Politico, citing sources familiar with Trump's meeting with senators, reported the president believes the House version of the bill is hard to defend, and said he'd like to see more robust tax credits for people who buy health insurance as individuals. During a ceremony at the Rose Garden, Trump praised the bill as "an incredible healthcare plan" and "something very, very incredibly well-crafted", according to the White House.
Now, however, he is sounding a different tune.
Yet Democrats say Republicans are trying to obfuscate changes to Obamacare that could leave certain populations worse off, including older Americans who don't yet qualify for Medicare. How is throwing 23 million people off their health insurance, charging premiums thousands of dollars more per year for health care for the elderly or people (infants to the aged) with pre-existing conditions and giving the rich huge tax breaks pro-life?
Yet Republicans such as Ms. Capito, Mr. Portman and Dean Heller of Nevada are looking for a more gradual phaseout of generous federal funding that their states used to expand Medicaid for the poor, saying they would like to avoid an abrupt "cliff" in 2020, when the House bill would freeze the expansion.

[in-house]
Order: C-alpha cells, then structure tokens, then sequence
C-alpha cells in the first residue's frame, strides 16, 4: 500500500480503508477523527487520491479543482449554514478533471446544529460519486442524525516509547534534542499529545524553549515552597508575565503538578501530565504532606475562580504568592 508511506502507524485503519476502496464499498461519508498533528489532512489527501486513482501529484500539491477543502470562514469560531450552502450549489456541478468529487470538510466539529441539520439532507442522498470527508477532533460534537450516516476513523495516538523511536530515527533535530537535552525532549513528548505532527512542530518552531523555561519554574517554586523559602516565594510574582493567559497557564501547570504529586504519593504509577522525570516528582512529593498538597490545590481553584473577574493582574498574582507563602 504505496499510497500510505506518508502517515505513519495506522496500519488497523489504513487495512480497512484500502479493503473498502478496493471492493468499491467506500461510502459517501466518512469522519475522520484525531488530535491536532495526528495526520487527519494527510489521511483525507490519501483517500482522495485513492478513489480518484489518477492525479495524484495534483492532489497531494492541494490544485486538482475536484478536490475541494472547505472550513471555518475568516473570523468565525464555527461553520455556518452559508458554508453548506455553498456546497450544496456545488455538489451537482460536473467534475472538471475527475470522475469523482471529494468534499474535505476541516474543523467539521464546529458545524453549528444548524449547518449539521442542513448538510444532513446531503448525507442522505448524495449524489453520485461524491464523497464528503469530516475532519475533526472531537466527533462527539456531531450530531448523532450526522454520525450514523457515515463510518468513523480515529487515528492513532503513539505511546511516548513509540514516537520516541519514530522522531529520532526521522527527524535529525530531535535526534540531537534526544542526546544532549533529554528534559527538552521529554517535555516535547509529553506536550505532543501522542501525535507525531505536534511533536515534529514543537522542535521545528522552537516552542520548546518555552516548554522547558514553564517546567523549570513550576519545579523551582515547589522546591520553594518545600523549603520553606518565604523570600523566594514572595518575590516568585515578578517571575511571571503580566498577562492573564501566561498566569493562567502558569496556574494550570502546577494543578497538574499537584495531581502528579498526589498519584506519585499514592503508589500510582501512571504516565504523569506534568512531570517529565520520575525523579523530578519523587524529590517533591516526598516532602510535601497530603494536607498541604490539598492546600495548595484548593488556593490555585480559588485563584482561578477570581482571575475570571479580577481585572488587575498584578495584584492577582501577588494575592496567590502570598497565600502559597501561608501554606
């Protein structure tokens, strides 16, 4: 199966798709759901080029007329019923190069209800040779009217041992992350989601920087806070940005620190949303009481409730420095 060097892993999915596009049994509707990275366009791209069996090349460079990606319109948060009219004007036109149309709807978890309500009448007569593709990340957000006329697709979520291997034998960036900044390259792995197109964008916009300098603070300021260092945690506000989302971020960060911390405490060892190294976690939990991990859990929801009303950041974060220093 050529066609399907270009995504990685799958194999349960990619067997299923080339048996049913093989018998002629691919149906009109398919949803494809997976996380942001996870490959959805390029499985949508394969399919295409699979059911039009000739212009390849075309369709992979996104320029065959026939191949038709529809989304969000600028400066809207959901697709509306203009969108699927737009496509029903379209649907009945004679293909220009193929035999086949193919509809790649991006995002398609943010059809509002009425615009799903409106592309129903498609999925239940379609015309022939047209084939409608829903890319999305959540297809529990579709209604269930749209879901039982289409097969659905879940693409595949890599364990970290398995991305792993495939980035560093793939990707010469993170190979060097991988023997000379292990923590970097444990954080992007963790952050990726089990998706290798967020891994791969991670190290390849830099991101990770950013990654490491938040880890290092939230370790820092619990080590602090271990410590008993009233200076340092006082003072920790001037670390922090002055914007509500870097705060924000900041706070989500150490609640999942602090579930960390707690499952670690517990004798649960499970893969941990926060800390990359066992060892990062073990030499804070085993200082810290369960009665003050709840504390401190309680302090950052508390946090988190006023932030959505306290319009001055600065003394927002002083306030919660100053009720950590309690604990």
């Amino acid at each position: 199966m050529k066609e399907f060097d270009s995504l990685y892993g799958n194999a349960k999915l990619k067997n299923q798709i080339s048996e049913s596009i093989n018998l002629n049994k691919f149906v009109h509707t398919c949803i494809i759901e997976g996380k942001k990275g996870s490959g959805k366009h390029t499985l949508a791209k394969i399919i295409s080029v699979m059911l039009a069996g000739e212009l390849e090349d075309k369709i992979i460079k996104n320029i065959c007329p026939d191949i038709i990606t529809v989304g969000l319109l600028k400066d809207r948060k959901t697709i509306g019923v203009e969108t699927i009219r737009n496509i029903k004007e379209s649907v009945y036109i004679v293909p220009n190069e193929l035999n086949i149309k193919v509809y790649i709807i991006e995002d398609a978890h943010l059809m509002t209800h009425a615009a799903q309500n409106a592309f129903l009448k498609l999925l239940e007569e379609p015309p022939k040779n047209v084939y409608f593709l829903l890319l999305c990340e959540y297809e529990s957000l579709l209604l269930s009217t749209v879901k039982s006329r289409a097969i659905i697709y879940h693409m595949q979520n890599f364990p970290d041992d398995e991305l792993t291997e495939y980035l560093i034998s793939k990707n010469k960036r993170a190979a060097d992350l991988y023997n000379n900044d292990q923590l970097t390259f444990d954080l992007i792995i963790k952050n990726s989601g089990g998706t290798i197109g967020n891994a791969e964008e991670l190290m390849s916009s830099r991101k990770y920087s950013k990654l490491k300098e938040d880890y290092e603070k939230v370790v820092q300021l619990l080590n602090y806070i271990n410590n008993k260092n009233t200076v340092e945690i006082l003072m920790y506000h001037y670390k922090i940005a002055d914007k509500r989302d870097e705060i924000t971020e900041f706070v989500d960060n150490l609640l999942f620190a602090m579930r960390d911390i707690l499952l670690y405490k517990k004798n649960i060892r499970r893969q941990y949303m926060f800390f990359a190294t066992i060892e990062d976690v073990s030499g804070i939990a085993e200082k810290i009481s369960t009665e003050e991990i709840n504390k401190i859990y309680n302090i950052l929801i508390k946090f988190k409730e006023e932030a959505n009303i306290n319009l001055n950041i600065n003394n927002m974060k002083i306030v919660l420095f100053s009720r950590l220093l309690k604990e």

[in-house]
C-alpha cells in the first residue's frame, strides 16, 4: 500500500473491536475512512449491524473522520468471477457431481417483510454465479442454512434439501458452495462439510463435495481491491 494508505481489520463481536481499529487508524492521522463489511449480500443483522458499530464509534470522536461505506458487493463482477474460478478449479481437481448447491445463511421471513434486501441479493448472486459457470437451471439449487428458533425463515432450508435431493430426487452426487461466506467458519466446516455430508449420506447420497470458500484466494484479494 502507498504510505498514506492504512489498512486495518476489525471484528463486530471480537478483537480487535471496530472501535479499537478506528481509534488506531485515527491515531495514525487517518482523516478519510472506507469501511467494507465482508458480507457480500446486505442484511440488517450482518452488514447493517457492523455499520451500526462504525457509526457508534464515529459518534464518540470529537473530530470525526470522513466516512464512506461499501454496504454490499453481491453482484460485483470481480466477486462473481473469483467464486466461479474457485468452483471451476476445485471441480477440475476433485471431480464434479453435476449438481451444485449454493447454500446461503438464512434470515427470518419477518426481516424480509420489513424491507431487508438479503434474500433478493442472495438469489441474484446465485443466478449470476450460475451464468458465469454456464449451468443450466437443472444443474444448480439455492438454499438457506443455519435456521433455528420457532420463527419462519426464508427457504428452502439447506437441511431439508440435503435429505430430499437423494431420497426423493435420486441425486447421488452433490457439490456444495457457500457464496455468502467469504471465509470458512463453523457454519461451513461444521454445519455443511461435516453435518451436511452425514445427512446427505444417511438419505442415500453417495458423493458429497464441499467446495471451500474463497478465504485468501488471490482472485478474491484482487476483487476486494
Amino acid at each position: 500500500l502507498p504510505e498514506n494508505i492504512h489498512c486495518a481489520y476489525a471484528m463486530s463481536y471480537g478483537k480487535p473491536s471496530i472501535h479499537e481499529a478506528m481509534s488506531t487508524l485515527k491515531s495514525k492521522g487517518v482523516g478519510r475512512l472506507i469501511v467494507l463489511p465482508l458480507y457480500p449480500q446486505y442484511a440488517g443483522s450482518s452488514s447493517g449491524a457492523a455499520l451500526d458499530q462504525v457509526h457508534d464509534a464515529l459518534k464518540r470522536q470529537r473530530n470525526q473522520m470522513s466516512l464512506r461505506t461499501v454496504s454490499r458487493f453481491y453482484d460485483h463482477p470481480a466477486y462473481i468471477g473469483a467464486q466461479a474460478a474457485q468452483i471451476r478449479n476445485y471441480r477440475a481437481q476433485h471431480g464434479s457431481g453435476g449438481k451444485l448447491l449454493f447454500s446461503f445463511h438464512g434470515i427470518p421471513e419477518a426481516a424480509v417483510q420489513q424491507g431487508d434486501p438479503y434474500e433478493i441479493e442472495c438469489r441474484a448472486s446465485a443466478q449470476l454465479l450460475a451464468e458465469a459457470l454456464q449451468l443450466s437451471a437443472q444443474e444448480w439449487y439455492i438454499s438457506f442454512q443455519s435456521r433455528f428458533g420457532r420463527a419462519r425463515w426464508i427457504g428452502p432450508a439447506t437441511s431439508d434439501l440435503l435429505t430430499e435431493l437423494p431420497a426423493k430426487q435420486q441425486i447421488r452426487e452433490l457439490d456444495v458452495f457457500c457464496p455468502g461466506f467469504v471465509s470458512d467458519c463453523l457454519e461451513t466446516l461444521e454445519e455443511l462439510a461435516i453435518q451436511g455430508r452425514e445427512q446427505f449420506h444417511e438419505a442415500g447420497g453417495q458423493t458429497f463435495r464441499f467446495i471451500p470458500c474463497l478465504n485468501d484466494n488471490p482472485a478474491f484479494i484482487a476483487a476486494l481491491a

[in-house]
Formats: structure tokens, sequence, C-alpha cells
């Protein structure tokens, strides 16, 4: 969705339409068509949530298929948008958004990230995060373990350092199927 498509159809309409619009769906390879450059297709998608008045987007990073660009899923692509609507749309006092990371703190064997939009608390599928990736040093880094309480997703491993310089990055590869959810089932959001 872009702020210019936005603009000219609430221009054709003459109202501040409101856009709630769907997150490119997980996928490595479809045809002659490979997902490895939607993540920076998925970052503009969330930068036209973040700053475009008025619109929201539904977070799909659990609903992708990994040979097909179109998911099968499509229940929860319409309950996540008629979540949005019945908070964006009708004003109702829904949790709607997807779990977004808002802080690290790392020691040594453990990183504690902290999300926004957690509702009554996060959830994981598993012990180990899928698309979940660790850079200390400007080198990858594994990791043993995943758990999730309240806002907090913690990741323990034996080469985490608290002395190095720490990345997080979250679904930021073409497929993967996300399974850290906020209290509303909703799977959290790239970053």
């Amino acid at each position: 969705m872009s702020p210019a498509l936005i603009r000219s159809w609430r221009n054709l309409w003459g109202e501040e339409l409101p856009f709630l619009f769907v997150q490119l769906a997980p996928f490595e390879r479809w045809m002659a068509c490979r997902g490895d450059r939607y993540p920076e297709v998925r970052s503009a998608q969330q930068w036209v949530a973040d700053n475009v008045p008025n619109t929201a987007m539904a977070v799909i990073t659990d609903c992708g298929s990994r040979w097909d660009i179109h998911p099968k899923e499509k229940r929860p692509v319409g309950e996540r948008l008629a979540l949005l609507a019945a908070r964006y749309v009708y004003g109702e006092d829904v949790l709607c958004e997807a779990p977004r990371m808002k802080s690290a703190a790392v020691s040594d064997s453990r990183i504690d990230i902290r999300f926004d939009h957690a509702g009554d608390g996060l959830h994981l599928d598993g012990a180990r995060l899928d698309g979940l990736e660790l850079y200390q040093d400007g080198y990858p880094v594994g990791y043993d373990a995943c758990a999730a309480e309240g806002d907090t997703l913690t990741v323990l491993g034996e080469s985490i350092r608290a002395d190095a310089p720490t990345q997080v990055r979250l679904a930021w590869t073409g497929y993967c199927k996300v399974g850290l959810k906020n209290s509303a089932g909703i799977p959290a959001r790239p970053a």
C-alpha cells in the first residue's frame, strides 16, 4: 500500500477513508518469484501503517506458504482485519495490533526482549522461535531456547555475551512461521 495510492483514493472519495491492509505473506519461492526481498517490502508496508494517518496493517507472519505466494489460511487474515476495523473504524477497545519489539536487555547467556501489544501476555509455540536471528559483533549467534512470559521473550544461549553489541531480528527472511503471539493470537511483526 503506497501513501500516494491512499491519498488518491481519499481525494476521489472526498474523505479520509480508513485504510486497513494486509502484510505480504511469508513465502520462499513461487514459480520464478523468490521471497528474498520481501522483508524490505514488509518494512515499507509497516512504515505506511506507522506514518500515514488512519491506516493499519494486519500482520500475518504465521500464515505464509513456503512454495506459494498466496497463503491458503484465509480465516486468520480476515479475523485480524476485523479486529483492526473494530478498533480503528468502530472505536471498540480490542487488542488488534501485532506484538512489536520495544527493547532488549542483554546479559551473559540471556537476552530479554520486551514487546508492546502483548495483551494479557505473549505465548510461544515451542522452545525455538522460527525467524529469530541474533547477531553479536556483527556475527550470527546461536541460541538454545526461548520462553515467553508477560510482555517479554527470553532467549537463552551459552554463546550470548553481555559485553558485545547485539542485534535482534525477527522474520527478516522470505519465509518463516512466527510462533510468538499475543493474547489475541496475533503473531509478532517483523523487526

Sen. Rob Portman (R-Ohio), who has been more wary of Medicaid cuts in the healthcare bill than some other Republicans, said Trump did not try to pressure him to support a specific bill.
Another senator at the lunch, Finance Committee Chairman Orrin Hatch, said after the meeting that there still was a lot of work to do before legislation can be unveiled.
"I don't know that there are other hearings, but we have invited you to participate and give your ideas", he said.
Some Republicans had hoped to vote on a bill before July, but time is running out.
Unfortunately, the American public may not have those opportunities with the Senate's AHCA bill.
Senate aides said the Senate bill was not expected to touch insurance protections that are included in Obamacare for people with pre-existing medical conditions, after the controversy over the House bill that would let states seek waivers from those protections.
A White House official declined to comment to CBS News.
"We're not going to ignore anything", he told reporters Tuesday.
Senate Majority Leader Mitch McConnell could still pass a bill without the votes of Lee and Paul, but he could afford no further defections from his caucus.
CNN reporter Jim Acosta later tweeted that Trump also called the bill a "son of a bitch", according to a source. Considering a number of offsets and spending, over the next decade the bill would save the government a total of $119 billion. Susan Collins (R-Maine) and more conservative members, Portman said, "No, but that wasn't the objective of it".